1. Respect individuals and their right to make independent choices.
  2. Be of benefit: in other words, do good and not harm.
  3. Be just: treat others equitably and distribute benefits/burdens fairly.
  4. Care: employ compassion and solutions that will create the greatest good.

What can STEM educators do?

overlap arrows 300What can you do to help your students become ethical citizens? Is there a way to integrate ethics into your STEM classes? The Primer introduces basic concepts of ethics and offers lesson strategies and rubrics, followed by teacher backgrounders, handouts, and a variety of suggested formats.

I’m hoping that in many schools and classrooms, the concept of public and professional ethics is already being explicitly taught within the STEM context. (Notice that ethics and character education are not synonymous.) If I’m on target, would you comment below and let readers know how that’s happening?

Anne Jolly

Anne Jolly began her career as a lab scientist, caught the science teaching bug and was recognized as an Alabama Teacher of the Year during her long career as a middle grades science teacher. From 2007-2014 Anne was part of an NSF-funded team that developed middle grades STEM curriculum modules and teacher PD. In 2020-2021 Anne teamed with Flight Works Alabama to develop a workforce-friendly middle school curriculum and is now working on an elementary version. Her book STEM By Design: Strategies & Activities for Grades 4-8 is published by Routledge/EOE in partnership with MiddleWeb.

10 Responses

  1. ruthcatchen says:

    Thank you, Anne, for addressing such an important component of what STEM education should consider. Ethical considerations is one of the Engineering Habits of Mind and must be given its due along with Creativity, Communication, Collaboration, Optimism and Systems Thinking. It is one thing to encourage a student to brainstorm ideas to solve a real world problem and another entirely to consider what are the consequences of that solution. Does the end justify the means? You have done an excellent job in spelling out what ethical considerations means and how important it is to be included in a comprehensive STEM education.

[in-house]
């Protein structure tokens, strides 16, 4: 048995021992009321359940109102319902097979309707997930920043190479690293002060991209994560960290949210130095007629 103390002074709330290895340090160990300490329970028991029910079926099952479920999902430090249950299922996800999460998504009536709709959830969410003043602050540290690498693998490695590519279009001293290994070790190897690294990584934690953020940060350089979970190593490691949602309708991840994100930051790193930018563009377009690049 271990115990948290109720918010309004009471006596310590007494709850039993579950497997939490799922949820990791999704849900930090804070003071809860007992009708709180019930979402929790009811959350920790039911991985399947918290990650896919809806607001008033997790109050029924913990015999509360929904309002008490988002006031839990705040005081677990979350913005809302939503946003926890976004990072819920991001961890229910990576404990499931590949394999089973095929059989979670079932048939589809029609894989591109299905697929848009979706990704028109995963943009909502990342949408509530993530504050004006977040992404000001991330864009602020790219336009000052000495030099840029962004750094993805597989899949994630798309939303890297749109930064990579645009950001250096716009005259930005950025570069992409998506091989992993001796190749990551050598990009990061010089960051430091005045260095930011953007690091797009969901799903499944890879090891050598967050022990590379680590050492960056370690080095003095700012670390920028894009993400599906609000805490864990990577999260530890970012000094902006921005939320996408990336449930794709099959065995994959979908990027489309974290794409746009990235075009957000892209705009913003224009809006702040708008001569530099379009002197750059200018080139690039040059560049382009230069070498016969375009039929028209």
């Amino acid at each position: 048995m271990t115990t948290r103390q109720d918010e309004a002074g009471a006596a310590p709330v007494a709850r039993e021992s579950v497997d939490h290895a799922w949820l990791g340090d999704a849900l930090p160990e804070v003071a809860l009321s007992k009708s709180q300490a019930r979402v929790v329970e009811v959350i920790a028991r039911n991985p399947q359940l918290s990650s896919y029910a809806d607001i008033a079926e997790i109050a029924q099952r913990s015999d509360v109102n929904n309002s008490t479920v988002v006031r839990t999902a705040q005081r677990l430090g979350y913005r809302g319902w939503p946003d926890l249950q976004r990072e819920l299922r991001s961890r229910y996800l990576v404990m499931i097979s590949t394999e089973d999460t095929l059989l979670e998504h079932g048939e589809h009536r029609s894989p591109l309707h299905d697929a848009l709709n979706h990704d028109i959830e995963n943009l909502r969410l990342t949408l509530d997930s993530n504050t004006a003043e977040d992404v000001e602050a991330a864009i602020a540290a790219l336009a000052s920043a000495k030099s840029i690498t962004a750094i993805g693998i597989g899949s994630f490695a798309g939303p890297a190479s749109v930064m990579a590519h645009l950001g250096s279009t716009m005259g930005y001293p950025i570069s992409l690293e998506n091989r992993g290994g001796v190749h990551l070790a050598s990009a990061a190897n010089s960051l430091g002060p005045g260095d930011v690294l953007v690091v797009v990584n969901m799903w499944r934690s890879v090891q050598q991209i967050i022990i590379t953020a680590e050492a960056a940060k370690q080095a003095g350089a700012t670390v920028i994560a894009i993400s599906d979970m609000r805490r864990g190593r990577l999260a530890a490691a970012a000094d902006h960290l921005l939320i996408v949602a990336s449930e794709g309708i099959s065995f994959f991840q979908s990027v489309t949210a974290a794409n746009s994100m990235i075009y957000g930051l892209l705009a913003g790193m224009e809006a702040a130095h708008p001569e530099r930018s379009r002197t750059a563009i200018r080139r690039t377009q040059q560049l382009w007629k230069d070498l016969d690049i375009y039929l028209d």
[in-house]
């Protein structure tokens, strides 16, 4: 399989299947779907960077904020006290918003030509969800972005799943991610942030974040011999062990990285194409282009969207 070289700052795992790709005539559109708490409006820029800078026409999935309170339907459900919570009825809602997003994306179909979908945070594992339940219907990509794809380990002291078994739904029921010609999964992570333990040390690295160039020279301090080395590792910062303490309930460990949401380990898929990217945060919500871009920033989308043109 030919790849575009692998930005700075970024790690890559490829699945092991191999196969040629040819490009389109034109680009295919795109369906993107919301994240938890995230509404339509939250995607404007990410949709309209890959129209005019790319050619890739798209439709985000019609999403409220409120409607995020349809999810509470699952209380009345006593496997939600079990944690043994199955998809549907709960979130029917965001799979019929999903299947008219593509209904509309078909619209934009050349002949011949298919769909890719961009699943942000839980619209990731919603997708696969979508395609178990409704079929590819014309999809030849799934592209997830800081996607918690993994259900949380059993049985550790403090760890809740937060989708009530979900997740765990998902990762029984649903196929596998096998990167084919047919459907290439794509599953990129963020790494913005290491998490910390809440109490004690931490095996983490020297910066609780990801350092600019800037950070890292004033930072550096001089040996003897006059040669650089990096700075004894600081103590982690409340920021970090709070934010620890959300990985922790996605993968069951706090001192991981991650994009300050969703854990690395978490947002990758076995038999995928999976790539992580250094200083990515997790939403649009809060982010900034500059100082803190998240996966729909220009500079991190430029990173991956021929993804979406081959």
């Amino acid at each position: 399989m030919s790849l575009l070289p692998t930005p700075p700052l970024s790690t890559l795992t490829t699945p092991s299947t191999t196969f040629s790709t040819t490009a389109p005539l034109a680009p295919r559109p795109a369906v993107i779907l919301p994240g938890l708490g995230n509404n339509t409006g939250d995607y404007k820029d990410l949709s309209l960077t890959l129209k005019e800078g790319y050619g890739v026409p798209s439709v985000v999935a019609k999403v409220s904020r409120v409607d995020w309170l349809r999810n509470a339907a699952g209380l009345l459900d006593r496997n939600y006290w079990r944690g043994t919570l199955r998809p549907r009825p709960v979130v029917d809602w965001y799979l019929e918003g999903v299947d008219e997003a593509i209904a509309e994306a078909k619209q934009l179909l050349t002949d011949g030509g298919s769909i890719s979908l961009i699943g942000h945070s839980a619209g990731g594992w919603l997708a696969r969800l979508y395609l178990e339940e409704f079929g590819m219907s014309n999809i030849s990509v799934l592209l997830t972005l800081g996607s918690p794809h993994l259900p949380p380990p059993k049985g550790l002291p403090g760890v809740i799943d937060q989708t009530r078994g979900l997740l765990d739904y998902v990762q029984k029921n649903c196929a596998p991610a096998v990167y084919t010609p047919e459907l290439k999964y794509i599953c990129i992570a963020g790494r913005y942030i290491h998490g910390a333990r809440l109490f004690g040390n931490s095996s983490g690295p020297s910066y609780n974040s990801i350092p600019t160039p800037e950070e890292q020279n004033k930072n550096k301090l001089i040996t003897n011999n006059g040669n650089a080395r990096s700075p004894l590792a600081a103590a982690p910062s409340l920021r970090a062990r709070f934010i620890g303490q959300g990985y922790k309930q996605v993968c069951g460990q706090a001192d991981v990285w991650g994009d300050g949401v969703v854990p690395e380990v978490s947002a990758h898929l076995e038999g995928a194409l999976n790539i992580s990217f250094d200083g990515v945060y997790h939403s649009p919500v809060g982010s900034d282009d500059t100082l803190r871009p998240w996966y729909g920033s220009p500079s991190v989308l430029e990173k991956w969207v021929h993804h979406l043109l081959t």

I may add that this is another obvious connection for the arts and/or humanities. The arts aid these critical thinking skills and promote an investigation of what failure can bring to success. In addition, Socratic discussions are fundamental to solving a real world problem and considering the consequences. In our Capitalistic world, usually we think of will it solve a problem and make money for someone? We don’t consider the consequences and there are examples of that everywhere — oil exploration, poor bridge or building construction, water contamination, etc. Even certain toys, because of their design or components, have had consequences for children. Many of these examples were done in haste without the needed exploration and research, giving credence to their existence and thus, the poor outcomes.

    So without being too political—this is an issue for all political parties—we need to address the future of our world and the impact of what we do or create may have. It will take some more time and yes, I know that is an issue with all of the needs in the classroom, but creating ethical and responsible thinkers is paramount to quality STEM/STEAM education and creating a STEM literate citizenry for the future.